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I was given this essay type question during an interview but did not get the job. The full question was as follows:

How are deadlocks detected and reported in an RDBMS? What are the transaction owner and application developer responsible for ensuring in both detection and prevention scenarios?

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1 Answer 1

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In SQL Server there is a separate thread that periodically (default 5 seconds, lower interval if a deadlock has just been detected) checks a list of waits for any cycles. I.e. it identifies the resource a thread is waiting for, then it finds the owner of that resource and recursively finds which resource that thread is in turn waiting for, thereby identifying threads that are waiting for each others resources.

If a deadlock is found then a victim is chosen to be killed using this algorithm:

  1. Identify threads that are not unkillable (e.g. a thread that is rolling back a transaction is unkillable).
  2. Find the thread with the lowest deadlock priority.
  3. Chose the one that is cheapest to roll back, i.e. the one that has done the least work so far.

You can find more information about SQL Servers deadlock detection here: http://msdn.microsoft.com/en-us/library/ms178104.aspx



The transaction owner/application developer is responsible for minimizing the risks of deadlocks occurring, and to do that they should:

  1. Make sure to keep transactions as short as possible. E.g. don't show a login form after starting a transaction and wait for user input, instead gather all the info you need and then run the transaction.
  2. Use the lowest possible isolation level, e.g. don't set serializable when you just want to temporarily show some values to the user. Please note that setting correct isolation level is a science in itself and out of scope in this answer.
  3. If you are the victim of a deadlock, i.e. you get error# 1205, then re-run your transaction transparently to your user. Since the other, competing, transaction has now hopefully acquired the resources it was waiting for and finished, it is unlikey that you will encounter the same deadlock again.
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4. Acquire resources and perform update/delete/insert patterns in the same order consistently throughout the application. –  ErikE Feb 26 '12 at 18:59
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@ErikE it is frequently not possible/feasible to "perform update/delete/insert patterns in the same order consistently throughout the application", although this questionable advice is very popular on the Web. Details here: sqlblog.com/blogs/alexander_kuznetsov/archive/2010/01/15/… –  A-K Feb 26 '12 at 23:26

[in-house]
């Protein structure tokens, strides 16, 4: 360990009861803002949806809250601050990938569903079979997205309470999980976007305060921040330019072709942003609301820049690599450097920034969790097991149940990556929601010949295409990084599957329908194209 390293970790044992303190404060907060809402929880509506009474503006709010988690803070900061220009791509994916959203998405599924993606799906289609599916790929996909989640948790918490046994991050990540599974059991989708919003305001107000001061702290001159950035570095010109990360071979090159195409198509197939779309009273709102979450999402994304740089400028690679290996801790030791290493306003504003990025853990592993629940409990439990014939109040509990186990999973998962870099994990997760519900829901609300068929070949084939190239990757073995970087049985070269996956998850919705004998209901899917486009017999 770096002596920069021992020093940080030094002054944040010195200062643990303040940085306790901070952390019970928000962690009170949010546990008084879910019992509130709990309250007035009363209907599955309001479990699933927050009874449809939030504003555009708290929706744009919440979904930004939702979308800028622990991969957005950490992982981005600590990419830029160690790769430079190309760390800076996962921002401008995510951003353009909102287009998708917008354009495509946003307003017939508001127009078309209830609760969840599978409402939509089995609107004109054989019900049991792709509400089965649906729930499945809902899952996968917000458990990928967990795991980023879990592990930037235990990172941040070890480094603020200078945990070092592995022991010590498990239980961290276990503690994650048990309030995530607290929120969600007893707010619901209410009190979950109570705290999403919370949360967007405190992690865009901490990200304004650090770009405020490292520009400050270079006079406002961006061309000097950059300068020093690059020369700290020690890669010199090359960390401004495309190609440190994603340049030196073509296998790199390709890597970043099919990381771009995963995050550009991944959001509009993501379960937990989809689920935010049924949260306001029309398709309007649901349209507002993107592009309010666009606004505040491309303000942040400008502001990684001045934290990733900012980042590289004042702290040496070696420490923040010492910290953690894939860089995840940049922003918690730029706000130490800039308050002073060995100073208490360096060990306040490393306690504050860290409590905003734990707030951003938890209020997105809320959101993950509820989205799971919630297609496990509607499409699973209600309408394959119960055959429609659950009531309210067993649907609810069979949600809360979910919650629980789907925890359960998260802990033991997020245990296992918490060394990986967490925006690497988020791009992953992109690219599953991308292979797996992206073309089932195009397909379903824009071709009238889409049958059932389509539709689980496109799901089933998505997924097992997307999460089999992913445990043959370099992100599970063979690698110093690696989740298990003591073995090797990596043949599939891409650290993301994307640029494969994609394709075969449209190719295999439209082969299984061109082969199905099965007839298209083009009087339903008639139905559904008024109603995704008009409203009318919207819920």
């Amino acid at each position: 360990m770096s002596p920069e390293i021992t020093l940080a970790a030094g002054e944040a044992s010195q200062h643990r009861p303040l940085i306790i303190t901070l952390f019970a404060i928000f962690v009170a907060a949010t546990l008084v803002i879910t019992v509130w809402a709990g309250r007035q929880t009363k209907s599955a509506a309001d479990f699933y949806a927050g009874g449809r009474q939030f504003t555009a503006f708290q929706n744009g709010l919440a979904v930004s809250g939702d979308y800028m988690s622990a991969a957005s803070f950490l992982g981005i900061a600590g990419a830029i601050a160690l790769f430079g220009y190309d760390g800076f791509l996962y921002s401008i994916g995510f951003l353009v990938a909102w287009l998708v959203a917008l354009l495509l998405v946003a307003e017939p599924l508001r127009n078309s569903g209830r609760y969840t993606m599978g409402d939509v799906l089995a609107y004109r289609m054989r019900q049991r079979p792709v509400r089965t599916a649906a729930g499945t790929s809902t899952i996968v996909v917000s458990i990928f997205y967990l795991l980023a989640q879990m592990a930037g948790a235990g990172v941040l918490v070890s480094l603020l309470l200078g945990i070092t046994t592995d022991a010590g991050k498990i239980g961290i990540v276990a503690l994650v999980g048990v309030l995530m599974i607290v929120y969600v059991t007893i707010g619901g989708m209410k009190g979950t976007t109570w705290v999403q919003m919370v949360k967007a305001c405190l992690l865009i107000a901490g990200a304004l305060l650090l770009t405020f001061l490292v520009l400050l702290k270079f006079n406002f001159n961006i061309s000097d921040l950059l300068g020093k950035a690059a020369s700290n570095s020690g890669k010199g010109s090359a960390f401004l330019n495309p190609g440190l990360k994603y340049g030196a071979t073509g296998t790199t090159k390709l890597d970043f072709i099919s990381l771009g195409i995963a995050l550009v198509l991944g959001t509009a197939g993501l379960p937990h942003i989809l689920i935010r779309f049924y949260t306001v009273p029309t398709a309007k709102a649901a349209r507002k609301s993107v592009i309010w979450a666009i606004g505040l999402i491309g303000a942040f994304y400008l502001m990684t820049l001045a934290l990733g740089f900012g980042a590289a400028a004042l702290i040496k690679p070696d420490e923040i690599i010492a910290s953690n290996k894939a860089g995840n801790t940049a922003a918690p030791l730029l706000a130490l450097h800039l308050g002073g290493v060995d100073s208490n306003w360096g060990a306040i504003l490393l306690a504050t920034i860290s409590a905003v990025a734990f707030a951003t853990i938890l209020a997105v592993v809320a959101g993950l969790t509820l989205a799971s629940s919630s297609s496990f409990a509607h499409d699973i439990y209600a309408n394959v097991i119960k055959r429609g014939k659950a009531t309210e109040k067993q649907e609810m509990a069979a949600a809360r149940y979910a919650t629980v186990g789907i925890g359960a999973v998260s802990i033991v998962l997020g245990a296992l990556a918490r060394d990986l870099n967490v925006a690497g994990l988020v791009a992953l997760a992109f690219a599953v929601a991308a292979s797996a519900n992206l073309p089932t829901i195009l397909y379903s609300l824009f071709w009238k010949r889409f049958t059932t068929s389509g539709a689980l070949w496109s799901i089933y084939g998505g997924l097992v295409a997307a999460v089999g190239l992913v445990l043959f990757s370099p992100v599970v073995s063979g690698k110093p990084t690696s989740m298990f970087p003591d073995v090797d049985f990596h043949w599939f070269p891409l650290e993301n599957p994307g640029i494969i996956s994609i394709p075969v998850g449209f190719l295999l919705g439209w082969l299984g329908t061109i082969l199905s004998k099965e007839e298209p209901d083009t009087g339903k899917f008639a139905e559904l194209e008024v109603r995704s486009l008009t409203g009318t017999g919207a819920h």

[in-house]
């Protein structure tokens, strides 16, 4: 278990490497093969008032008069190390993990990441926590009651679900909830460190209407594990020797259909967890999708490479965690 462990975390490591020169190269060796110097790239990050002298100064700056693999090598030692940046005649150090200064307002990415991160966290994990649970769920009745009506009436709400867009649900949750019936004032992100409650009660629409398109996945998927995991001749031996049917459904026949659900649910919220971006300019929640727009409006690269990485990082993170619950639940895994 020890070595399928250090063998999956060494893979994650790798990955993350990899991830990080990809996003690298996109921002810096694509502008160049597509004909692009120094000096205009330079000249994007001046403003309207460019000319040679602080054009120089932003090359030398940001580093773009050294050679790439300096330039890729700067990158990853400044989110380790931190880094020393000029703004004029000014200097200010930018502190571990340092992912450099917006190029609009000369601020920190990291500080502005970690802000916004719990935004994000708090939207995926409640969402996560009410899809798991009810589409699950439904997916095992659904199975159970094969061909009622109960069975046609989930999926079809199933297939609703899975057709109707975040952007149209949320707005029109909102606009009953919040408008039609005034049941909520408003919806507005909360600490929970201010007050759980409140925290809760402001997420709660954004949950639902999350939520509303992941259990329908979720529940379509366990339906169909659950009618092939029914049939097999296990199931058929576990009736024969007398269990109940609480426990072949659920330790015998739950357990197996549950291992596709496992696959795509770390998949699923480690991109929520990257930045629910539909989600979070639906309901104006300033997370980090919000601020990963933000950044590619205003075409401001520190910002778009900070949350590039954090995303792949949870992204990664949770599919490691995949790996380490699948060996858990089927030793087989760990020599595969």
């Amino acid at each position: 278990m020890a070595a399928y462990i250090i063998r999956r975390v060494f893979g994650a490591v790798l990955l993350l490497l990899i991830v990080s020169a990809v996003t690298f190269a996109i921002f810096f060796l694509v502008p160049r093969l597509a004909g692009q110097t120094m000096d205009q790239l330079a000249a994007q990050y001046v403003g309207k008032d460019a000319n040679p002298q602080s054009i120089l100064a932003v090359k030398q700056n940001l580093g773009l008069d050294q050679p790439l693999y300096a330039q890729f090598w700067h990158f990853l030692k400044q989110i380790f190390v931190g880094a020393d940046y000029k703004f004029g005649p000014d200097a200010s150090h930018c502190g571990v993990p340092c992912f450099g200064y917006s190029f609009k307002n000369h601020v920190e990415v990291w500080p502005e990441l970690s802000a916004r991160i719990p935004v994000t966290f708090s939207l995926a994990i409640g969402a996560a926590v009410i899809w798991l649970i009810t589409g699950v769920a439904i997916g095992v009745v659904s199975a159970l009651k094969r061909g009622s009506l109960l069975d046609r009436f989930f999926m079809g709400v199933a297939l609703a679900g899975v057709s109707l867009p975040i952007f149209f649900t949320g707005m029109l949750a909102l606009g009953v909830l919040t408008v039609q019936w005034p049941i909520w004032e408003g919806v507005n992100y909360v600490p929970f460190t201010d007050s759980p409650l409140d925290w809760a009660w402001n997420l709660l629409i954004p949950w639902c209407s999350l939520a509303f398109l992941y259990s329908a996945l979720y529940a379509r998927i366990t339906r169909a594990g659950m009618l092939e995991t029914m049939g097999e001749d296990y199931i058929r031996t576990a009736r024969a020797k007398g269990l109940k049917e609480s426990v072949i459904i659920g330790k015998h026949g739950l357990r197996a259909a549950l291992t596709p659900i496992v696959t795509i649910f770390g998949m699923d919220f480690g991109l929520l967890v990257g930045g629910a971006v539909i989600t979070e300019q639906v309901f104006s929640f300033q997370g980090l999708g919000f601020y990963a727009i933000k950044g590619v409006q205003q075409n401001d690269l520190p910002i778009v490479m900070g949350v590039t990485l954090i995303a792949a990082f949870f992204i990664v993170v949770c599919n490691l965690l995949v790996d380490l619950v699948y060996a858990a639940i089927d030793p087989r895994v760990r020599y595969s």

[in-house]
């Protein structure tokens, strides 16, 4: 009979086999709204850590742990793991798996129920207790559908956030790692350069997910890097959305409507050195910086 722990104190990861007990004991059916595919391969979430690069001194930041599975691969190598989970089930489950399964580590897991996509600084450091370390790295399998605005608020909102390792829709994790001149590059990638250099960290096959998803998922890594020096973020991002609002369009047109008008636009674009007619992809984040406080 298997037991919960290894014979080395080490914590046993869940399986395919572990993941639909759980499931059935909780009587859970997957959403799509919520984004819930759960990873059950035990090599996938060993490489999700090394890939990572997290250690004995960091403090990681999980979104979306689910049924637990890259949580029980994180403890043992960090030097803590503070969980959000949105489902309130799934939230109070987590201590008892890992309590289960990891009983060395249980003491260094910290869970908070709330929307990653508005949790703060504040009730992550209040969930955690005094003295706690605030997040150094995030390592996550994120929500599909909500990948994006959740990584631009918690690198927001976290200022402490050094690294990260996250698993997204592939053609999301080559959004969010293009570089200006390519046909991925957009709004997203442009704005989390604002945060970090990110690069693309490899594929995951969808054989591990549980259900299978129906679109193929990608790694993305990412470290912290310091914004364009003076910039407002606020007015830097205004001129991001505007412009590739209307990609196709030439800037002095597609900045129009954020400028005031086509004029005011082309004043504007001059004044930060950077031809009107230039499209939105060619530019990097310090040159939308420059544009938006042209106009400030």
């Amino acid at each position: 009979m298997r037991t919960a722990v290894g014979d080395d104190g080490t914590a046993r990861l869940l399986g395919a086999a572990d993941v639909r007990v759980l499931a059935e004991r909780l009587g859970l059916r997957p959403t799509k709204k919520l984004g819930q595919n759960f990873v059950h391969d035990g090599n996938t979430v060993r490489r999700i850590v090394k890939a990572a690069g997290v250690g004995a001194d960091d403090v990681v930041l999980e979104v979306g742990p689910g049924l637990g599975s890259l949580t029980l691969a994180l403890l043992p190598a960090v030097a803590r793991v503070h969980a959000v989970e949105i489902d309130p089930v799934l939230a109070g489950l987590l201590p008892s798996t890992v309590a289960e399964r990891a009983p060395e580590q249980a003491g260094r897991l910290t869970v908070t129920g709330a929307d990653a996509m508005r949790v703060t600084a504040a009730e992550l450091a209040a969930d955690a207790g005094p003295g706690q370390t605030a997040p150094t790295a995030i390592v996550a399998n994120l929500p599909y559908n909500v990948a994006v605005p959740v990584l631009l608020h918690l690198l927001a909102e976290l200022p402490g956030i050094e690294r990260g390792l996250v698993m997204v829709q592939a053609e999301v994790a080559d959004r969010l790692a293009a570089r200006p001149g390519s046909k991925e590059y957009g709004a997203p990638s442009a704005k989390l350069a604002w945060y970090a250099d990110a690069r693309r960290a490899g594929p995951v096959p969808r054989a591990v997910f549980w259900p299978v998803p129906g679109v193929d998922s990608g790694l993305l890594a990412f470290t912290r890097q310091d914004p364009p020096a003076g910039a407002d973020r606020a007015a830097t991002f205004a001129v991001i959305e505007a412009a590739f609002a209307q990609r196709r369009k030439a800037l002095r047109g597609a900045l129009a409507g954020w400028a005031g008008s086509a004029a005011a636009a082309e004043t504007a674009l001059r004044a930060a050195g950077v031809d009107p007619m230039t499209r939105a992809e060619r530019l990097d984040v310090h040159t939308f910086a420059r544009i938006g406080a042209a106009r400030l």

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Good points. But I still think the effort is worthwhile, as long as one is under no illusion that it will always be possible or always fix the problem. The parent/child thing is interesting, how about cascade deletes or acquiring an update lock on the parent rows first? And if you do merges without MERGE, why not be consistent? I do delete->update->insert personally. –  ErikE Feb 26 '12 at 23:58
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@AlexKuznetsov: It isn't a solver bullet but shouldn't be dismissed. I have reduced (not eliminated) deadlocks this way though: via static analysis of frequently run code that did deadlock every day or 7. I'd suggest "premature optimisation" applies etc –  gbn Feb 27 '12 at 8:28
    
I disagree with recommendation number 3. When we retry after deadlocks, we are very likely to overwrite other processes' changes. We need to be aware that very likely someone else modified the data we intended to modify. Especially if all the readers run under snapshot isolation, then readers cannot be involved in deadlocks, which means that all the parties involved in a deadlock are writers, modified or attempted to modify the same data. If we just catch the exception and automatically retry, we can overwrite someone else's changes. This is called lost updates, and this is usually wrong. –  A-K Feb 27 '12 at 19:27

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